Bepton Down SSSI should be a unique area of chalk downland in West Sussex – but it isn’t.
Bepton Down is just below The South Downs Way on a north facing slope with stunning views towards Midhurst and beyond. It should be 14 hectares of extraordinary habitat, home to protected species of plants and grasses – and one of the few remaining areas of chalk downland in West Sussex.
Even though Bepton Down has an SSSI status it has been neglected and it is now reverting to a mixture of scrub, wasteland and coarse vegetation. The steady decline of this SSSI has been overseen by Cowdray Estate and regulated by Natural England.
Please help me raise awareness about the decline of Bepton Down by sharing this article.
Continue reading “Decline of an SSSI on the South Downs”
Have you ever caught a glimpse of something out of the corner of your eye and thought to yourself ‘Hello! I wasn’t expecting THAT!’…
Maybe I’m easily distracted. Or maybe I spend too much time looking out of the window, but earlier this afternoon I saw a dot in the sky that had me running for my camera. And the reason I ran was because I knew this bird was something special. This wasn’t any old bird. This bird was a Falcon. Continue reading “Peregrine or Hobby Falcon?”
Dastardly deeds have been happening in the garden…
I’ve genuinely struggled to get a photo of the villain that’s been reeking havoc in the garden. I’m sorry, but this best I can do for you.
Continue reading “Stop the pigeon”
Slow, slow, quick quick slow
When I originally posted this photo on Twitter I got into trouble for describing this Slow Worm as a ‘him’. She is of course a ‘her’. As a result I’d like to apologise to all female Slow Worms for getting this wrong – and explain to others how to spot the difference between a lady Slow Worm from a man.
Continue reading “Slow Worm, male or female?”
If you’ve not seen one before this is a Robin’s Pincushion. Or a ‘Bedeguar Gall’.
This ‘pincushion’ in the hedgerows is a gall from a wasp that lays eggs in the stems of wild roses.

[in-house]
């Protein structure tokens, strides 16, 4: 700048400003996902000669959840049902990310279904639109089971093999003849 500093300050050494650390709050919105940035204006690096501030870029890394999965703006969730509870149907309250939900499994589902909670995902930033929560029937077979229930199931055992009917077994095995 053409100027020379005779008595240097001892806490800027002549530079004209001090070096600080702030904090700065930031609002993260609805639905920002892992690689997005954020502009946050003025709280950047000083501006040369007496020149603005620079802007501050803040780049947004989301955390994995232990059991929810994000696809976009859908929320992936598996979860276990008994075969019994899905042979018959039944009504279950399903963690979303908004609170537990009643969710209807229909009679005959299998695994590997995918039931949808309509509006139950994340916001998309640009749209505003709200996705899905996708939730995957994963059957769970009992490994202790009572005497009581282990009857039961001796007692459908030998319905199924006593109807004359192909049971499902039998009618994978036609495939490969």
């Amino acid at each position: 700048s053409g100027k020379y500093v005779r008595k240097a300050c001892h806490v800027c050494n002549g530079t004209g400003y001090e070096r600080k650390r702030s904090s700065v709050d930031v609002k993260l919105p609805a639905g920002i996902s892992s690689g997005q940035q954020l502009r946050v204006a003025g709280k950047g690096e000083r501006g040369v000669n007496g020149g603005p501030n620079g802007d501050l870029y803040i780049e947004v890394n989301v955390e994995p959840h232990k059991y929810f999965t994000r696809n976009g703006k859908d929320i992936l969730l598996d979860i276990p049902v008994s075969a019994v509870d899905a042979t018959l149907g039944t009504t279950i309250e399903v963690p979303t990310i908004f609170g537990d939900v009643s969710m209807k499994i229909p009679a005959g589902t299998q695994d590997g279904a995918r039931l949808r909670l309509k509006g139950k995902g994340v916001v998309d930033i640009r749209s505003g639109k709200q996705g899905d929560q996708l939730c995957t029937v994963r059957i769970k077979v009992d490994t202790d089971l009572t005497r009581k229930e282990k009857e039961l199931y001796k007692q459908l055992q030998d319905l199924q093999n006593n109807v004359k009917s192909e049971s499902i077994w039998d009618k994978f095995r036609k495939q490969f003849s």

Continue reading “Robin’s Pincushion”
It’s the wind what done it!
Hummingbird Hawkmoths migrate to the UK every year from southern Europe and north Africa. If you’ve ever seen one you’ll know why they get their name. In fact, so closely do they resemble a Hummingbird the RSPB gets phone calls every summer from bewildered gardeners reporting actual sitings of Hummingbirds!
Continue reading “Why are we seeing so many Hummingbird Hawkmoths?”
Female Brimstone is yellowish-green – with an orange spot in the middle of each wing
It’s so easy to get distracted by the butterflies in the garden. And this summer is turning out to be a great year for being sidetracked with butterfly numbers much higher than previous years.
Here’s a Brimstone. They’re traditionally one of the early butterflies and can be seen right through Spring and Summer in hedgerows and gardens. Brimstones have a single brood, and they’re a hibernating butterfly. They’ll spend the winter in ivy, holly and bramble, re-emerging early in Spring to breed.
2017 has been a great summer for butterflies
Here’s a photo of a gorgeous Peacock in the garden. Peacocks are common enough, but this year they are swarming in our garden!
Continue reading “Peacock in the garden”
I’ve waited 40 years to see one of these…
Today was a very special day for me. Because today I saw a Purple Emperor for the very first time. Which is pretty special, because I’ve been looking for one of these elusive butterflies since I was about ten years old. As a small boy browsing through my Observer’s Book of British Butterflies, the Purple Emperor and the Camberwell Beauty were the butterflies that dreams were made of. And today – after many years of looking – my dream finally came true!
Continue reading “South Downs Purple Emperor Butterfly”
Swarms of bees look pretty dangerous but the first thing to say is don’t worry! They’re pretty docile and if you treat them with respect you’ll have nothing to worry about. Watch them and admire them – when bees swarm it’s one of nature’s little miracles!
Continue reading “Why do honey bees swarm in the UK?”